Skip to main content

Intellectual Property Materials on WestlawNext

This year more and more materials have migrated from Westlaw Classic to their permanent home in WestlawNext, including  intellectual property materials. According to Product Specialist Ryan Kaatz, by the end of the year, all intellectual property materials, including patents will have fully crossed-over to WestlawNext.

IP Tools are now available in WestlawNext and include the claims history of patents (showing all versions of the patent during the prosecution process) and a references cited section that allows users to quickly view all prior art cited in the patent application. Additionally, Asia Pacific and European patent materials have also migrated to WestlawNext.

One thing users should note is the method of accessing WestlawNext patent materials. On the WestlawNext home screen, the All Content tab separates materials included in general search of content through the search bar, and content that must be searched separately. There is a vertical line separating these materials, and Intellectual Property materials link  is on the right side of the line, and this not included in an “all content” search.



This is the link you should select in order to access patents and applications, assignment, cases, Markman orders and more.




Under the “Practice Areas” tab that links to relevant materials for  the subject matter, there is also an Intellectual Property link.


 This link, however, leads to the Intellectual Property Practitioner’s Insight page, designed to provide current awareness materials to IP practitioners. 



For the other practice area, some link to the most used content (e.g. Insurance Law), while others link to a Practitioner’s Insight page (e.g. Employment). Without clarity as to what content the user may expect, substantial confusion and frustration is likely to occur. So remember, in order to use patent and other IP materials on WestlawNext choose the link on the right-hand side of the “All Content” tab, not under the "Practice Areas" tab.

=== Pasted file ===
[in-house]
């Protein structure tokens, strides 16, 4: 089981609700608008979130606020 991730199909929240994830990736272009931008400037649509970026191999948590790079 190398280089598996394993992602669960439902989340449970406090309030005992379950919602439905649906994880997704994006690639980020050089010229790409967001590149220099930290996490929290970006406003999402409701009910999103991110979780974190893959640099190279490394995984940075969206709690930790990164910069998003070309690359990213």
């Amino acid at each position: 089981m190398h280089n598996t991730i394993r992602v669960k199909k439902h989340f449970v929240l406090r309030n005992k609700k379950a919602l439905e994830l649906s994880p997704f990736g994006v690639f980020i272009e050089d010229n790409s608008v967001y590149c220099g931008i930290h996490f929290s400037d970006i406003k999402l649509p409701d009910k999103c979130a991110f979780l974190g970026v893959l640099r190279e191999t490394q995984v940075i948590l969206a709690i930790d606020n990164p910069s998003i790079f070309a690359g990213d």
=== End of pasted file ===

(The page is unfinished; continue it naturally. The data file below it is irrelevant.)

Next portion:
Comments

Popular posts from this blog

The Congressional Report on the Executive Authority to Exclude Aliens Released Days Before Immigration Ban

On January 27 President Donald Trump signed an Executive Order, Protecting the Nation from Foreign Terrorist Entry Into the United States. Four days earlier, on January 24, the Congressional Research Service released its own report:  Executive Authority to Exclude Aliens: In Brief.
To those unfamiliar, the Congressional Research Service (CRS) is a federal legislative branch agency, housed inside the Library of Congress, charged with providing the United States Congress non-partisan advice on issues that may come before Congress, including immigration.
Included in the report are in-depth discussions on the operation of sections of the Immigration and Nationality Act (INA) in the context of the executive power . Discussions of sections 212(f),  214(a)(1) and 215(a)(1) report on how the sections have been used by Presidents, along with relevant case law and precedents. Most interesting is the list of executive orders excluding some groups of aliens during past presidencies; the table all…

GAO Launches Government Transition App

Want to learn more about the upcoming presidential and congressional transitions? There’s an app for that. 

The Government Accountability Office (GAO) recently launched its Priorities for Policy Makers app (available free of charge for iPhone or Android), which is intended to “help President-elect Donald Trump and the next Congresstackle critical challenges facing the nation, fix agency-specific problems, and scrutinize government areas with the potential for large savings,” according to Gene Dodaro, Comptroller General of the United States and head of the GAO. The app allows users to search by agency or topic, and provides brief summaries of relevant issues as well as links to more detailed GAO reports. 

You can also find GAO priority recommendations on the agency’s Presidential and Congressional Transition web pages.